The Karnataka Electricity Regulatory Commission (KERC) has rejected a petition filed by a solar developer seeking a refund of ₹56.1 million (~$756,784) deducted as liquidated damages for delay in commissioning a 10 MW solar project from the Mangalore Electricity Supply Company (MESCOM).
The Commission also ruled that the developer was eligible for a reduced tariff of ₹6.51 (~$0.088)/kWh as the project was not commissioned on time.
It also ruled that the petitioner was liable to pay ₹56.1 million (~$756,784) as liquidated damages for not completing the project on time.
Celestial Solar Solutions was incorporated by Surana Telecom and Power, which had won a bid to develop a 10 MW solar project at Tumkur district, under Karnataka Renewable Energy Development Limited’s (KREDL) tender to develop 500 MW of solar power projects in the state. KREDL had issued a letter of award in November 2014 to Surana Telecom and set a tariff of ₹7.12 (~$0.096 )/KWh.
Faced with land acquisition challenges, the petitioner requested KREDL to allow the project to be set up in Koppal District and later in Chitradurga District. KREDL had approved both requests.
The petitioner claimed that the project development slowed further during November 2016 because of the demonetization. The petitioner submitted a request to MESCOM to approve an extension of the scheduled date of commissioning, citing ‘force majeure’ events.
In April 2017, the Commission directed MESCOM to include a provision in the supplementary power purchase agreement (PPA) that if the project were not commissioned by August 11, 2016, a lower tariff of ₹6.51(~$0.088)/kWh would be applicable.
However, the petitioner contested this by claiming that MESCOM had extended the revised commissioning date to February 11, 2017, after considering the ‘force majeure’ events and delay as provided in the PPA. The petitioner claimed that PPA provided for the scheduled commissioning date to be extended on ‘force majeure’ grounds, and the original tariff as specified in the PPA would be applicable.
In February 2017, the petitioner raised invoices at ₹7.12(~$0.096)/KWh. However, the petitioner claimed that MESCOM did not extend the commissioning date and hence adjusted the invoice amount towards liquidated damages. MESCOM sought to collect damages and liquidated damages to the extent of ₹56.1 million (~$756,784) for not completing the project on time.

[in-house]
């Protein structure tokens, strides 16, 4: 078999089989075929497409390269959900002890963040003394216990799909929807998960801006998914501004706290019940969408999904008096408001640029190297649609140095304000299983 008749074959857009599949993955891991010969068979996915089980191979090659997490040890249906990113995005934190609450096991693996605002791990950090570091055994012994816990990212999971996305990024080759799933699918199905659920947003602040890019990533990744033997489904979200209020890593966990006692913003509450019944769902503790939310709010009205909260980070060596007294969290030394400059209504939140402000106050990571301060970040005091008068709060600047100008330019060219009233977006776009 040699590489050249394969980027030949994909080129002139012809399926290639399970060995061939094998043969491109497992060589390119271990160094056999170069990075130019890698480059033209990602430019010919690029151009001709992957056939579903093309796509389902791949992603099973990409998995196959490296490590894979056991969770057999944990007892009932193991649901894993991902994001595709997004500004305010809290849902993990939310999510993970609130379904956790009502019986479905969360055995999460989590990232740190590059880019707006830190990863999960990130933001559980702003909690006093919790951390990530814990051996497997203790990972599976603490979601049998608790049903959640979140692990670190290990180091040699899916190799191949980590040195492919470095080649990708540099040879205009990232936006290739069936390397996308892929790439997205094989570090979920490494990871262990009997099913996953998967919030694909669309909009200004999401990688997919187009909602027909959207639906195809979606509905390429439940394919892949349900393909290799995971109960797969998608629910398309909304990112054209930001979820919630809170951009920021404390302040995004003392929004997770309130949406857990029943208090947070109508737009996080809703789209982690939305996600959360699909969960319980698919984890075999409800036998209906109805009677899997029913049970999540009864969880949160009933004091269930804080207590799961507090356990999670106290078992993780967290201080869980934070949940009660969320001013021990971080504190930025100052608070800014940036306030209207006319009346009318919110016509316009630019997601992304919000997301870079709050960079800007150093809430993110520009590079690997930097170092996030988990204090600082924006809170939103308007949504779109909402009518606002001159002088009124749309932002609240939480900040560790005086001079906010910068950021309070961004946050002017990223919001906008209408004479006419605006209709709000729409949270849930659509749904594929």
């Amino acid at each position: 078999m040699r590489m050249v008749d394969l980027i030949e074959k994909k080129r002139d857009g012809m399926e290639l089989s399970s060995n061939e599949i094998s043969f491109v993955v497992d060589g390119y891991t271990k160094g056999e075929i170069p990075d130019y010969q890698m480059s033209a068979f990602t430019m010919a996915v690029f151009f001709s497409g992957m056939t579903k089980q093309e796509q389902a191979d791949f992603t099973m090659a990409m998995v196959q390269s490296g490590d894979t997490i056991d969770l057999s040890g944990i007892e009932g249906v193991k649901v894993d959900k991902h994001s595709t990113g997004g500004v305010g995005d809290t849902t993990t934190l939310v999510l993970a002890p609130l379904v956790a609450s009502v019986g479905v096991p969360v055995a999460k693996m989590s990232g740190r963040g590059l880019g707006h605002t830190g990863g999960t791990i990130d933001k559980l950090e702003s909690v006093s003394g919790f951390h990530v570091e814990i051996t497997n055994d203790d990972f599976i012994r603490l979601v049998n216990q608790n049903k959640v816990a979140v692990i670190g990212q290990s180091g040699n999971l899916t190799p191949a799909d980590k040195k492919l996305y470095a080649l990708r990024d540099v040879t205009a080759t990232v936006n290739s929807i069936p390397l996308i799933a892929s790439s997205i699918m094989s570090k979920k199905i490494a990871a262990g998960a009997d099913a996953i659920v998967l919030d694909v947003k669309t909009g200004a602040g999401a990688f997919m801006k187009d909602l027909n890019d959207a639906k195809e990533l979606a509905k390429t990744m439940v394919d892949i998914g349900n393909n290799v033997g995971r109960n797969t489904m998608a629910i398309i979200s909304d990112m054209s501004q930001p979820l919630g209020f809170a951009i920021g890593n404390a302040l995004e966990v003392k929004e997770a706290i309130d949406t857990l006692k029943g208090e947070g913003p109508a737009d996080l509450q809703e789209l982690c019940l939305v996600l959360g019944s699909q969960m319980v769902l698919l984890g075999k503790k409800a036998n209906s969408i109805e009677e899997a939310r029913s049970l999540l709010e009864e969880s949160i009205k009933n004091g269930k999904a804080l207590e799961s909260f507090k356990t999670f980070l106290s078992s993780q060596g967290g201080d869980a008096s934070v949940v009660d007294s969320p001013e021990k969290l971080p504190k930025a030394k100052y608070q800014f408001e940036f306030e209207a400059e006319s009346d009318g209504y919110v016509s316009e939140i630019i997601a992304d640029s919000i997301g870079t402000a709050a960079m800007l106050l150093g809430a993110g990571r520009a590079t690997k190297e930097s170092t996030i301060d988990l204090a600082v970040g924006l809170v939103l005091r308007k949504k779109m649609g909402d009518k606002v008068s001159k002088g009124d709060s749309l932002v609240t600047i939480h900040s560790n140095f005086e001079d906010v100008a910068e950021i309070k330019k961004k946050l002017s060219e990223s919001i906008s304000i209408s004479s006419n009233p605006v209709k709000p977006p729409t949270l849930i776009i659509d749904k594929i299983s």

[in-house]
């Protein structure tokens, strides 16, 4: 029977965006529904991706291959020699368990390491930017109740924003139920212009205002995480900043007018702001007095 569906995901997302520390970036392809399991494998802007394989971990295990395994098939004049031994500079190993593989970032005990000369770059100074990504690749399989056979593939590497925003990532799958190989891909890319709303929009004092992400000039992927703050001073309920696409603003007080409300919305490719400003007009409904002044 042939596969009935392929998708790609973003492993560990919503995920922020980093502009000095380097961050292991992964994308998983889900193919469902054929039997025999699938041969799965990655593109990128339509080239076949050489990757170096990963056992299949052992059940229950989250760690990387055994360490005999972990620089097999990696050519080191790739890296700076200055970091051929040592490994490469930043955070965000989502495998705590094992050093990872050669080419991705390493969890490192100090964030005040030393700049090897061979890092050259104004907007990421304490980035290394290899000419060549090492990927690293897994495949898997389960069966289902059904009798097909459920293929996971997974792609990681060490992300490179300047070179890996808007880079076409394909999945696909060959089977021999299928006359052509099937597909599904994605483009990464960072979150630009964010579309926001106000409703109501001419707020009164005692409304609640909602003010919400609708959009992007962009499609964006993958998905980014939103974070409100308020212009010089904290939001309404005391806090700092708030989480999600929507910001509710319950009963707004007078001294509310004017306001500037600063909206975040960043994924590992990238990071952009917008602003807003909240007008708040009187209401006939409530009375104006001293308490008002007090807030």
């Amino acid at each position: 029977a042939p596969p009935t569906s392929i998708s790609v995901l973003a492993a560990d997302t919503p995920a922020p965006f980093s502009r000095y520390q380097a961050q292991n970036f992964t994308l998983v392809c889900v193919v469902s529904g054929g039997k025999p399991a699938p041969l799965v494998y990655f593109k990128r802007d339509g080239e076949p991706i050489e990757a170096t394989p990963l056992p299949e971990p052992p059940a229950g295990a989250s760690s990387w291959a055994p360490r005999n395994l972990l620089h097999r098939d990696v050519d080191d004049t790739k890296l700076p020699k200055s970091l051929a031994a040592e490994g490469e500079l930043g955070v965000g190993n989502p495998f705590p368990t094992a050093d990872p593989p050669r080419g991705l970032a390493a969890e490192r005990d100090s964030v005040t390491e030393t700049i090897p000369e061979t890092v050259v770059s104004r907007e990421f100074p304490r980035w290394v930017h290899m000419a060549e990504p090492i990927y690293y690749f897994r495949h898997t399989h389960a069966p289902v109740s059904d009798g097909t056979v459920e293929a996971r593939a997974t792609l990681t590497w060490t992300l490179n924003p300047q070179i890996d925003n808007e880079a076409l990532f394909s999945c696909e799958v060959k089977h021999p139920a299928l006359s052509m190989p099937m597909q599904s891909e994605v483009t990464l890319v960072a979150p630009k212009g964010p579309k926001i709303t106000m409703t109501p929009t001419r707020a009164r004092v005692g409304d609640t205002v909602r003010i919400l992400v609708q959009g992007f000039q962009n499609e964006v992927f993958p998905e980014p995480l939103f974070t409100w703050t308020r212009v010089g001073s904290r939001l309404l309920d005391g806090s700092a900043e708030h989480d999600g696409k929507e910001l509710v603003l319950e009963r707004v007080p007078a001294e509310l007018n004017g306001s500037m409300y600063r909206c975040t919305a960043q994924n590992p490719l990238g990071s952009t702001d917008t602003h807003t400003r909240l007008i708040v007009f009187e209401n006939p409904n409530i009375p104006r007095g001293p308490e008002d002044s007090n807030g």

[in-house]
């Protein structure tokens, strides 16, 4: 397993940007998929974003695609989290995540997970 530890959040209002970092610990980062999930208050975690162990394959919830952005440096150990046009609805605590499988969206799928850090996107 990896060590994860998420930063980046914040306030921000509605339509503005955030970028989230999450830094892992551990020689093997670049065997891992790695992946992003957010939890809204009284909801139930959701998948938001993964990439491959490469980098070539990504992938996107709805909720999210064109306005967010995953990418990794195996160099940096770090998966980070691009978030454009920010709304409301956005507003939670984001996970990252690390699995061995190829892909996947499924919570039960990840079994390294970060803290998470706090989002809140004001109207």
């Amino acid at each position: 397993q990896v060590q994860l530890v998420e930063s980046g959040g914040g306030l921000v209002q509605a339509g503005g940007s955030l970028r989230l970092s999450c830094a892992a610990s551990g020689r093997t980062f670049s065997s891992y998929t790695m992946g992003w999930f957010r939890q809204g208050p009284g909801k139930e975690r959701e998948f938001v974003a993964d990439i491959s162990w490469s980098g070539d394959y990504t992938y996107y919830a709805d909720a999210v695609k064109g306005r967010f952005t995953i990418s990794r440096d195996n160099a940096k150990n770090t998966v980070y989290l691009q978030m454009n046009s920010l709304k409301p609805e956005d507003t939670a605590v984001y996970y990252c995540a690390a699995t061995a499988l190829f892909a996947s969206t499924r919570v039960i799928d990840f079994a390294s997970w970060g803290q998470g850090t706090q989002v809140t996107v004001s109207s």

MESCOM claimed that the delay in commissioning the project was due to the petitioner’s negligence. It said that the second request of the petitioner for a change of location was made 13 months after the PPA was executed, which reflected the negligent attitude. The petitioner was legally bound to pay the liquidated damages and could not arbitrarily invoke ‘force majeure’ to escape its liability.
MESCOM claimed that there were provisions in the PPA that mentioned that if there were a delay in the commissioning of the project beyond the scheduled commissioning date, the applicable tariff for the project would be the lower amount.
The Commission noted that the project should have been commissioned by August 11, 2016, as per PPA. However, the project was commissioned on February 11, 2017. This was after KERC issued the revised tariff of ₹6.51 (~$0.088)/kWh for grid-connected solar power projects. Therefore, the petitioner was only eligible for a reduced tariff.
The state regulator found that the petitioner had not provided any evidence to infer that the liquidated damages agreed in the PPA were in the nature of a penalty.
The Commission also observed that the petitioner had failed to establish any ‘force majeure’ event to claim an extension of the scheduled commissioning date.
In July this year, KERC had rejected a petition of Kavit Green Energy asking Gulbarga Electricity Supply Company Limited to refund ₹28.3 million (~$380,087) deducted as liquidated damages for delay in commissioning a 5 MW solar project.
It had also rejected Photon Suryakiran’s petition asking Bangalore Electricity Supply Company not to reduce the tariff of the delayed solar project from ₹7.05 (~$0.095)/kWh to ₹6.51 (~$0.087)/kWh.
Subscribe to Mercom’s real-time Regulatory Updates to ensure you don’t miss any critical updates from the renewable industry.